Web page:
State law allows that option for cities and counties, but required many of them to put the question to voters in the Nov. 8 general election. Although majorities of voters in several counties opposed the 2014 legalization in the form of Measure 91, majorities in Multnomah, Washington and Clackamas counties voted for it.

According to the Oregon Liquor Control Commission, which regulates recreational-use marijuana, bans are in effect in a total of 85 of Oregon’s 240 cities and 18 of 36 counties. Forty-five cities and five counties have referred their bans to voters Nov. 8.

In Canby, the ballot question asks voters whether they want to remove the ban; in all other cities, the question is whether they want to uphold the ban. So a “yes” vote in Canby would be the opposite of a “yes” vote in the other cities.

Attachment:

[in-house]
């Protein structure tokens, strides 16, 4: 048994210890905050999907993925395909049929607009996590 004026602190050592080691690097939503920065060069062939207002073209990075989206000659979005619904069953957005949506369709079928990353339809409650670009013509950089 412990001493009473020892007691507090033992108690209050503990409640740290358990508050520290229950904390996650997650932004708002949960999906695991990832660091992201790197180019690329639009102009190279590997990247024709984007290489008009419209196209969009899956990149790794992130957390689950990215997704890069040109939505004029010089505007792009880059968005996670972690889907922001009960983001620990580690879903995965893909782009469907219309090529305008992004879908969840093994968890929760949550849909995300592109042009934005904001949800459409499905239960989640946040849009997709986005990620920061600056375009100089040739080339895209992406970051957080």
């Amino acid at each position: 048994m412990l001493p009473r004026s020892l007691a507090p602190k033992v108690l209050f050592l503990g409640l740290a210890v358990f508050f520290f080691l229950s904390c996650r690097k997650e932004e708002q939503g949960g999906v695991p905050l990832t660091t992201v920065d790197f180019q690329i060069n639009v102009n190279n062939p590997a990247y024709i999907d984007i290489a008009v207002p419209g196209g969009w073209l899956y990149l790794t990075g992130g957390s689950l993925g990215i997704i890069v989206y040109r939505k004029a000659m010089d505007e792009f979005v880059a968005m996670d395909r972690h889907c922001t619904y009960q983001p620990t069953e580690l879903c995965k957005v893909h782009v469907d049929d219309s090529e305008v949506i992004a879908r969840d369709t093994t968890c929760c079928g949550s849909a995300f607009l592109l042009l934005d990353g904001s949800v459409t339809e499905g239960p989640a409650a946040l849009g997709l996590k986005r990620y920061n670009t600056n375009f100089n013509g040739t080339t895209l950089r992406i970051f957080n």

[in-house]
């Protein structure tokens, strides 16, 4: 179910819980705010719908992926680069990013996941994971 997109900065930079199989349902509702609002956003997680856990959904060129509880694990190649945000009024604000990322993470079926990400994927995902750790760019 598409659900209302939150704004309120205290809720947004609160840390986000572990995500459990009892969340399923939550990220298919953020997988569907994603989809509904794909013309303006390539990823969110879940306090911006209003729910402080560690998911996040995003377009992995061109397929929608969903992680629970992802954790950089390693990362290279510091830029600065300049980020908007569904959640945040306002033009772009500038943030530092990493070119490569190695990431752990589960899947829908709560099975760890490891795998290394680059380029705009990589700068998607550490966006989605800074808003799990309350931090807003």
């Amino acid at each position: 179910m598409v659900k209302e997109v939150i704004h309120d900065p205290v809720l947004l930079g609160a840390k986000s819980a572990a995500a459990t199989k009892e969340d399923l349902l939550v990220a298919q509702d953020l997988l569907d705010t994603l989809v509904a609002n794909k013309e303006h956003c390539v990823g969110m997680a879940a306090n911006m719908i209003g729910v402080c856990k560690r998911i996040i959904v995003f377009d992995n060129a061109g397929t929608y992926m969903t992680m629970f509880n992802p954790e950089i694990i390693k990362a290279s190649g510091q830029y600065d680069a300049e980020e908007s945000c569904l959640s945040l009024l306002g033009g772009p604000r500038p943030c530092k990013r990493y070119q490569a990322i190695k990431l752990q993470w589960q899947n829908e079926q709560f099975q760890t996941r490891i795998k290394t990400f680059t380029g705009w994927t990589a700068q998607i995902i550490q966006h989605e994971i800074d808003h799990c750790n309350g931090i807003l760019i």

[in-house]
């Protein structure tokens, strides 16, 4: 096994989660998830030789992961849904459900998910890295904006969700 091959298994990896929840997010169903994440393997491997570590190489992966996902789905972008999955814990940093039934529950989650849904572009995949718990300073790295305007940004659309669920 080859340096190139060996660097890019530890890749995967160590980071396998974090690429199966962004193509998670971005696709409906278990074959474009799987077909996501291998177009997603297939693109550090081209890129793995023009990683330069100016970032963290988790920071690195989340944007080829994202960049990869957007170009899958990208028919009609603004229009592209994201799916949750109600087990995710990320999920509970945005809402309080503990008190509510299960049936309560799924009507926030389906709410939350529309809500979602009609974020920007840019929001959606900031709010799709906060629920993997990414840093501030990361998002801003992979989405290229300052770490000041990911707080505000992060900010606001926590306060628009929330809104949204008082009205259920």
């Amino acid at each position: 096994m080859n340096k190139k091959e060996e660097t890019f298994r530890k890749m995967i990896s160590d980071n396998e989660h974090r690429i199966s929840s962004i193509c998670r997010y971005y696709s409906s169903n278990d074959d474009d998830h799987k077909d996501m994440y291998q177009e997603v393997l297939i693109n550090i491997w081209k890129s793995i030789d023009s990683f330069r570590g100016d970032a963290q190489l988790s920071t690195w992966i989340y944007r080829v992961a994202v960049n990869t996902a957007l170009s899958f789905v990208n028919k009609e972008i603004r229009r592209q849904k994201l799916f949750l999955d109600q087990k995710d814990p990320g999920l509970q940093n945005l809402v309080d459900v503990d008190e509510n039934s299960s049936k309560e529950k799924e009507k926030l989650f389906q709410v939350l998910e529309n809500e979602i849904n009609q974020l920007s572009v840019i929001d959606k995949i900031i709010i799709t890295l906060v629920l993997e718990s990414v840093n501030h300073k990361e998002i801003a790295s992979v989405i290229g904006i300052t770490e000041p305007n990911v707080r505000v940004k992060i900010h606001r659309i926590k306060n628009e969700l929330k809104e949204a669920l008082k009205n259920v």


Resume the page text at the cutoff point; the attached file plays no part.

Cities with a ban cannot share in the state tax or levy their own tax.

The city bans do not affect the provision of the 2014 law that allows each household to grow up to four plants, more for medical-marijuana cardholders and caregivers.

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Is Corporate Tax Measure a 'Blank Check'? Campaigns Slug it Out

Two sides of a proposed corporate sales tax on the November ballot are clashing over a fundamental tenet of the measure — how the revenue can be spent.

Initiative Petition 28 — which is on track to be called Measure 97 on the ballot — would levy a 2.5 percent tax on certain corporations’ Oregon sales exceeding $25 million.

Washington County Board Says no to Measure 97 in Split Decision

Washington County commissioners, by a 3-2 vote, will formally oppose Measure 97.